So I’ve been AWOL for the last couple of months! Don’t worry, I don’t have a vaild excuse, I’m just lazy and disorganised. I also haven’t been reading, like at all, and so that kind of had the knock-on effect that I had nothing really to write about. But in the last week or so I finally got my mojo back and read Regeneration by Pat Barker, so I figured I would start as I mean to go on and actually write a book review.
Rating: 4 of 5 stars
Overall thoughts: A fascinating look into the treatment of shellshocked soldiers during WW1 that provided the reader insight into both the patients’ and the psychiatrist experience. This book was thought provoking and definitely made me address some of my own attitudes towards military conflict, however it was sometimes let down by the writing which sometimes felt a little disjointed and prevented me from being completely absorbed in the story.
This book was recommended to me and is not something I would usually pick up, which may have made me appreciate this book differently to how I would have done otherwise. Despite this I found it very moving and a valuable reading experience. From the perspective of someone who has trained on mental health wards in the present day it was particularly interesting to compare what I was reading in the novel to what I had witnessed myself in practice. The differences were very obvious, but I was also surprised by the similarities.
Whilst this book had many significant characters, only a handful stay in my mind. The main character of Rivers’, an army psychiatrist working in Craiglockhart in Scotland, was probably the most well developed and also the one that I most looked forward to reading about due to the moral questions that often got posed from his perspective. His dilemma of treating the soldiers for shellshock (what we now know as PTSD) only to have them medically cleared to go back to fight on the front line where they would most likely be killed was one that I was interested to hear his thoughts on. His relationships with each patient and the way he adopted different approaches to suit each one’s needs was also interesting, and was a contradiction to the stiff upper lip man in a white coat that I had expected when I first read the blurb. Other characters that stood out were Burns, simply for how traumatised he was, and Prior who I suspect will take a more leading role in the rest of the books of the series. Unfortunately, characters such as Siegfried Sassoon and Wilfred Owen did not stand out, which is where I feel the writing let them down. They could have been a lot more interesting than they were, but I just felt like their perspectives fell flat. This might also be put down to my personal lack of knowledge about the real life versions of these characters, and a lack of knowledge at the issues that their characters posed (such as pacifism) meant that their impact fell flat on me. On the other hand, surely the job of the author is to make the characters stand out despite my lack of knowledge?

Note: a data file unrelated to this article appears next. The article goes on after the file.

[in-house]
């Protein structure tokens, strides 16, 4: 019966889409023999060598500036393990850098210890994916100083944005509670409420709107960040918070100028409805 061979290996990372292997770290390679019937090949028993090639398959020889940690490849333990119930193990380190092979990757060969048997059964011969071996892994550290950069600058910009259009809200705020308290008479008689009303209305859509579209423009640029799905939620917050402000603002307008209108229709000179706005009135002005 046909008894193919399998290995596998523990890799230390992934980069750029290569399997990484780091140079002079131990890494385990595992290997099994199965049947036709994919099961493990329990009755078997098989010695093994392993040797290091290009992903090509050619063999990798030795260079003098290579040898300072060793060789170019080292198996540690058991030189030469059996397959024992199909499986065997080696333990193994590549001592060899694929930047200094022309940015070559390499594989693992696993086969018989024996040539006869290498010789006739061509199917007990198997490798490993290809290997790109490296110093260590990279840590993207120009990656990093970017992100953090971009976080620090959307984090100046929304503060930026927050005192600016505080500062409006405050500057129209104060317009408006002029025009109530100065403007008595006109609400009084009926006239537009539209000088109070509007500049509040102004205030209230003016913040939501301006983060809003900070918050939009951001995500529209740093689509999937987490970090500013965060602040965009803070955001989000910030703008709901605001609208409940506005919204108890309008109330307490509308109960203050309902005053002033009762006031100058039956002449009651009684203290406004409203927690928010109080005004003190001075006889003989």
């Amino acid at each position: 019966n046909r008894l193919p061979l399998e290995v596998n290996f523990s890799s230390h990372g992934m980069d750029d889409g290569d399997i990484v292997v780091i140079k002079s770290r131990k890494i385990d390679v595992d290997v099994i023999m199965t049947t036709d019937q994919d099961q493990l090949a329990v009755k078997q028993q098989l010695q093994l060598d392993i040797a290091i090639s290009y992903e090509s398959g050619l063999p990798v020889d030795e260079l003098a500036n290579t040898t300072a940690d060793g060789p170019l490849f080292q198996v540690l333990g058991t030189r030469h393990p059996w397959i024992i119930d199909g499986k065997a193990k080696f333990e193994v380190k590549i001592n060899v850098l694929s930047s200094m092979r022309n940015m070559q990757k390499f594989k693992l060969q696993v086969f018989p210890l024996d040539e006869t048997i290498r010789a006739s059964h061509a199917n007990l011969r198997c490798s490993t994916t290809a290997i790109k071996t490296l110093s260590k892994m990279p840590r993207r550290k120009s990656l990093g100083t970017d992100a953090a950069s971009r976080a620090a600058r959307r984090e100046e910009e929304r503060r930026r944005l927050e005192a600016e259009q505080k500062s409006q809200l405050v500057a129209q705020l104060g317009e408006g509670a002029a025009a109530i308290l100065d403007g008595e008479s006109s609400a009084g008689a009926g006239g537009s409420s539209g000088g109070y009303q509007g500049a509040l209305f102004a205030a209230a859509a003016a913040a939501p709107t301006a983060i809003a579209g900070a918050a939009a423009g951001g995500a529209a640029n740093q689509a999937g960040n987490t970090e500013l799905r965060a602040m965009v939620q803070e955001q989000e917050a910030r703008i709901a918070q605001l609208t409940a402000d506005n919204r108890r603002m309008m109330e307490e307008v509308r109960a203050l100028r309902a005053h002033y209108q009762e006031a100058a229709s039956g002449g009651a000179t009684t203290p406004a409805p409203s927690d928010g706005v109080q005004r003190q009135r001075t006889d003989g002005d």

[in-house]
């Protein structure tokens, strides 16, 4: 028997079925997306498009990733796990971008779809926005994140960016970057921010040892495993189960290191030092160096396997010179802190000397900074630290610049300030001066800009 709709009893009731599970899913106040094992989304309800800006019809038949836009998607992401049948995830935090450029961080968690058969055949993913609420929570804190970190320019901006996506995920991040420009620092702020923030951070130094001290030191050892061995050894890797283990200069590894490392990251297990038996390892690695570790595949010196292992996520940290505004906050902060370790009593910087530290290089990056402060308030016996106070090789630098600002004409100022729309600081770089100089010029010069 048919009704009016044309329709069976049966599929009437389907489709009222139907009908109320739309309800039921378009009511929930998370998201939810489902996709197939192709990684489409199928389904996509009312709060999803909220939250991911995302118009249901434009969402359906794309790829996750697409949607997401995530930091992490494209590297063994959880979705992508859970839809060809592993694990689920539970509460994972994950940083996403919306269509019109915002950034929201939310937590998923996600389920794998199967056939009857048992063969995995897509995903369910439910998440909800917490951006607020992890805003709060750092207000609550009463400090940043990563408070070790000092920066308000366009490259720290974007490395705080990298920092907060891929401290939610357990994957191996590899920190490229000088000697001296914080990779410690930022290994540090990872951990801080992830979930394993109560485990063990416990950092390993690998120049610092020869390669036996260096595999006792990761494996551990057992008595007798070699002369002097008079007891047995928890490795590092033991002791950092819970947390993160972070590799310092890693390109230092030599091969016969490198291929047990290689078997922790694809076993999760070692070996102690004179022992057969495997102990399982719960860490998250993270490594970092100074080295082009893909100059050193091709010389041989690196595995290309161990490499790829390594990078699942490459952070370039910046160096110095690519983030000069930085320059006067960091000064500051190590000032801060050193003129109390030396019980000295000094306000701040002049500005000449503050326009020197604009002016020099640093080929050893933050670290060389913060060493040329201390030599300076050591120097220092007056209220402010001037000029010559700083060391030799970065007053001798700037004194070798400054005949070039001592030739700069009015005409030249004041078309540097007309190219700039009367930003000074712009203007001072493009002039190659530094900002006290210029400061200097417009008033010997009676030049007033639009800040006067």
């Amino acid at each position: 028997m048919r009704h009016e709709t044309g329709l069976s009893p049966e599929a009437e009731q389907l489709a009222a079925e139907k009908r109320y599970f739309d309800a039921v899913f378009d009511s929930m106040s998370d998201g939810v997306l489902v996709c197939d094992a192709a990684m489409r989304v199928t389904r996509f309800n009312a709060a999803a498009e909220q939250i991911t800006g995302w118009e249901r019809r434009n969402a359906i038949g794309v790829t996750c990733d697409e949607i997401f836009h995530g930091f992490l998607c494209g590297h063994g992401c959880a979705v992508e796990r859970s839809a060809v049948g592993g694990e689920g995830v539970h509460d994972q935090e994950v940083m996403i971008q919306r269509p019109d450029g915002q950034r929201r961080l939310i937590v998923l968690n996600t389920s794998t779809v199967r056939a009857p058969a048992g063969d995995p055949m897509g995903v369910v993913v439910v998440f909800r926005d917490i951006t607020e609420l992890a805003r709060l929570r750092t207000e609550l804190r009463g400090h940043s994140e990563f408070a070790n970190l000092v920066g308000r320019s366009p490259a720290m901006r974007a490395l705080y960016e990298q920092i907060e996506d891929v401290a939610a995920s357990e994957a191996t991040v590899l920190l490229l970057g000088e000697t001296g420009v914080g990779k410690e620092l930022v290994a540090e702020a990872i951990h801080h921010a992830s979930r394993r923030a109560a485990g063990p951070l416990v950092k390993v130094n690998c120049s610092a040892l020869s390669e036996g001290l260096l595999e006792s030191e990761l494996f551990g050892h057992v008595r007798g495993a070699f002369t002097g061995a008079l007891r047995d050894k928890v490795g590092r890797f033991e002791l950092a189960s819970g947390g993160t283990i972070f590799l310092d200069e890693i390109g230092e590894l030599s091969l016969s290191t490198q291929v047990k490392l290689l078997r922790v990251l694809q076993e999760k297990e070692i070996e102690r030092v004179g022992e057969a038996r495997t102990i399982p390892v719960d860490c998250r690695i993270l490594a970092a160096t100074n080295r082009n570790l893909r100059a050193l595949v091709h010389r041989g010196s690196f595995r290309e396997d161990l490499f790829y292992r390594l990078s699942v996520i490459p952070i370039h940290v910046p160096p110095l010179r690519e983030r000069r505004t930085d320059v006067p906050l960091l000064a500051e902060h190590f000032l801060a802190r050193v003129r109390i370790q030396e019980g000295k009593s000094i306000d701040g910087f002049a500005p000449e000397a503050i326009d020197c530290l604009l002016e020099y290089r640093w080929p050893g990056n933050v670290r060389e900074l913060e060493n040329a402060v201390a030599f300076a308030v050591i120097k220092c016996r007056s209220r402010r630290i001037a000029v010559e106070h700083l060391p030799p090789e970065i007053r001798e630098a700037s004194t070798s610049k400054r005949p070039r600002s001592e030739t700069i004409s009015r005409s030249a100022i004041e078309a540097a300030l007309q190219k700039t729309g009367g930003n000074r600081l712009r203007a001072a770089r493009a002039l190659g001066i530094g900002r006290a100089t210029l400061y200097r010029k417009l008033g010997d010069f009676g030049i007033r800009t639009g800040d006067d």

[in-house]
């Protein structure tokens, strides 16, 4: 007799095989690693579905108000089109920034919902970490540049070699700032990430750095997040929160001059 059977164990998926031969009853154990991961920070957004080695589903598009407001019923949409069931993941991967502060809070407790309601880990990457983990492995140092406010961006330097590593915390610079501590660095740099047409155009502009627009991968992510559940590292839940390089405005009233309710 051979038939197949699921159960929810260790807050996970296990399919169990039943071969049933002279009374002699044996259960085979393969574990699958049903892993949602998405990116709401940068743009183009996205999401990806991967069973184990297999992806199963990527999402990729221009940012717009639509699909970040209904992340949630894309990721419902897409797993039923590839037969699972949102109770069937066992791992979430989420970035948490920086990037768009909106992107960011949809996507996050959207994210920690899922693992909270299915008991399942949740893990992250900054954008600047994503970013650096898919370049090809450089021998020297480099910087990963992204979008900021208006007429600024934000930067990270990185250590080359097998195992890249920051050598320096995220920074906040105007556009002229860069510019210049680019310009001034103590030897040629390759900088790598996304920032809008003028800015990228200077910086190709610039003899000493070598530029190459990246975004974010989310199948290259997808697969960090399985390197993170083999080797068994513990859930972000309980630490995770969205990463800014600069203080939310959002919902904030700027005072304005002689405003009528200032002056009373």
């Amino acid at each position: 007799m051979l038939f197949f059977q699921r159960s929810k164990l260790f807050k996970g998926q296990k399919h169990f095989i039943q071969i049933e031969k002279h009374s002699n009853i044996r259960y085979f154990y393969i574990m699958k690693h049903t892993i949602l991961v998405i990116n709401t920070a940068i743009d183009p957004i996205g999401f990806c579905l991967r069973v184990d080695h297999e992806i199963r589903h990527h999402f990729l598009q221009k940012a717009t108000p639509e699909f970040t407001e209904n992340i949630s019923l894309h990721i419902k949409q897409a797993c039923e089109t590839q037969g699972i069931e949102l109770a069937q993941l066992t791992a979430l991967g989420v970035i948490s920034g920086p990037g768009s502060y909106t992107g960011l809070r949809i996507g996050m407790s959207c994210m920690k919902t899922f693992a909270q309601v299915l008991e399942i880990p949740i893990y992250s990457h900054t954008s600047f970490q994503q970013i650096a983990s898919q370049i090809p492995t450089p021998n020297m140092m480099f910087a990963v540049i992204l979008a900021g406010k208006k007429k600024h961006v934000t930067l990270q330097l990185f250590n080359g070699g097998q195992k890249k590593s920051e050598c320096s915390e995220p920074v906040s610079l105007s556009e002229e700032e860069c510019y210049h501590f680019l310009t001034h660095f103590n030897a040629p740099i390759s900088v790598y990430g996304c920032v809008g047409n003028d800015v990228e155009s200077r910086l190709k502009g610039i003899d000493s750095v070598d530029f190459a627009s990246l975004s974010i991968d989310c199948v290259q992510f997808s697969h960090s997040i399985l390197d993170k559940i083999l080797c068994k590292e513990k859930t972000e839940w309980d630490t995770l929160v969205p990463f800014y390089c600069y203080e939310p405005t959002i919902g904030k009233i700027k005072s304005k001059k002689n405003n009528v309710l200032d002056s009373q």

Other aspects of this book that grabbed my attention were the continuing themes of questioning masculinity and how toxic it can be for men at times, as well as the comparison of war experienced for the men at the front to those simply hearing about it back home. The inclusion of some issues with gender roles and also the mentioning of homosexuality and how it was viewed at the time was a welcome surprise, although I do wish that these had been explored in a little more detail as they may have helped to add some discussion to the issue of masculinity, and also may have added a little more representation in the novel.
My final thought for this book is that it was a very short and very valuable read, which inspired me to learn more about a period with which I am not familiar. It was my first venture away from young adult fiction for a very long time and I can happily say that it encouraged me to step out of my comfort zone a little more and open myself up to more difficult and serious reads. I would definitely recommend this book to anyone with a slight interest in either mental health issues or the period of WW1. Taking the action away from the battlefield and focusing on the mental health care and aftermath of the fighting provided a fresh perspective on the things I am used to hearing about WW1, and I am looking forward to picking up the next book in the series.